Top 10 will also open doors for the smaller grower by pooling produce from large numbers of smaller growers, thereby providing the volume needed for larger retail chains to engage Top 10 Produce as a supplier.   Since 100% of Top 10 brand produce items will be labeled with a traceable GS1 Databar, the Top 10 brand will provide compelling benefits to large retailers, encouraging additional produce purchases from smaller growers, and from local growers selling under the Top 10 brand.

What are the compelling benefits to retailers provided by Top 10 Produce LLCs 100% Databar-labeled brand?  First, Top 10’s feature of a barcode on each item produce enables retailers to avoid inventory shrink caused by mis-keyed PLN numbers, such as when an organic produce item is inadvertently rung up by a cashier as a less expensive conventional produce commodity.  Second, because conventional barcodes are too large to be used on small items such as loose produce, retailers report that Databar use allows for internal efficiencies for retail produce sales involving loose produce items that are unavailable without the use Databar.  These efficiencies include, but are not limited to: improved accuracy at self-checkout and point of sale, increased speed at checkout, instant identification of the vendor, the ability to use 1SYNC data synchronization from GS1, and rapid item-specific recalls in the event of a food safety crisis.  Third, retailers using Databar may avoid the imposition of government-mandated traceability solutions being considered in the Food Safety Enhancement Act of 2009.

Top 10 Produce LLC offers traceability and marketing solutions for small and medium-sized produce suppliers by unifying them under a nationally-recognized brand to efficiently execute the Produce Traceability Action Plan prepared by leaders in the produce industry and by utilizing technology to extract maximum value from GS1 technology that makes the 100% traceable brand possible.  Top 10 Produce LLC’s mission is to empower family farmers and small growers to rise above the commoditization of their produce and ensure them unfettered access to all markets.  Top 10 Produce LLC is based in the "Salad Bowl of the World," Salinas, California.  For more information about Top 10 Produce LLC, please visit or call (888) NOW-2010.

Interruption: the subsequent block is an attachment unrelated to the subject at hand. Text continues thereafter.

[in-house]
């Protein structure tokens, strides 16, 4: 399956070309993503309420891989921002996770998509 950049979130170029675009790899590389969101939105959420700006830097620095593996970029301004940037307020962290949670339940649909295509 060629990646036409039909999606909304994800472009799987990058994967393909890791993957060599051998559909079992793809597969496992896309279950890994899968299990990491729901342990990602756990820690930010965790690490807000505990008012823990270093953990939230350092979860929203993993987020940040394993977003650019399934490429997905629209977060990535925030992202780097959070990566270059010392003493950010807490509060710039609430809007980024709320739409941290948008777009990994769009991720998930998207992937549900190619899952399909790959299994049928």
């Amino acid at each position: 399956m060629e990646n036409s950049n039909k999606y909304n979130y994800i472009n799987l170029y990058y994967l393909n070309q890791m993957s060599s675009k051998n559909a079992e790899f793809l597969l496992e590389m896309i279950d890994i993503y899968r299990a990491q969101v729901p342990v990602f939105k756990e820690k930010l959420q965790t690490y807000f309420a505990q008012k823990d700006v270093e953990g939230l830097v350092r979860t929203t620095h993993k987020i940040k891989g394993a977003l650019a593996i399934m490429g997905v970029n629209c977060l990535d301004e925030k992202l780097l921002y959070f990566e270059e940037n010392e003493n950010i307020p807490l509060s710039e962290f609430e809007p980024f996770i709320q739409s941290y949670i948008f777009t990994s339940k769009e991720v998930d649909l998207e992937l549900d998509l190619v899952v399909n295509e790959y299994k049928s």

What is the Produce Traceability Initiative?

Building on companies’ current internal traceability systems, and using the existing foundation provided by international standards from the GS1 organization, the Produce Traceability Initiative provides the capacity to achieve external traceability by standardizing the incorporation of two critical pieces of traceability information: a Global Trade Identification Number (GTIN), and a lot number. Whereas most information necessary for traceability is already captured during each company’s normal business processes (such as the ship to, deliver to, and purchase order number details recorded in shipping documents), the inclusion and tracking of the GTIN and lot number will bring the connectivity between companies and across the supply chain that is currently missing. The GTIN will identify who the “brand owner” is (i.e., the company whose brand appears on the produce case) and the type of product inside; while the lot number specifically identifies the lot or batch from which the produce came.

This information will be labeled on each case in human-readable form, so that it can be read and understood by personnel throughout the supply chain, as well as in a machine-readable barcode which each member of the supply chain will be able to scan and maintain in their computer systems.

The Produce Marketing Association has identified seven steps to move the supply chain to chain-wide, electronic traceability by late 2012. By first quarter 2009, “brand owners” (i.e., the owner of the brand that appears on the product in the case) will (1) obtain GS1-issued company prefixes required to create GTINs, and (2) assign 14-digit GTINs to every case configuration they pack. They will then (3) provide those GTINs to their buyers by third quarter 2009, so that buyers can input this data into their information management systems. By third quarter 2010, brand owners will begin placing the GTIN and lot number on case labels in (4) human-readable form and (5) machine-readable barcodes. Each subsequent handler of the case will be able to scan and store the GTIN and lot number on (6) inbound cases in 2011, and (7) on outbound cases in 2012.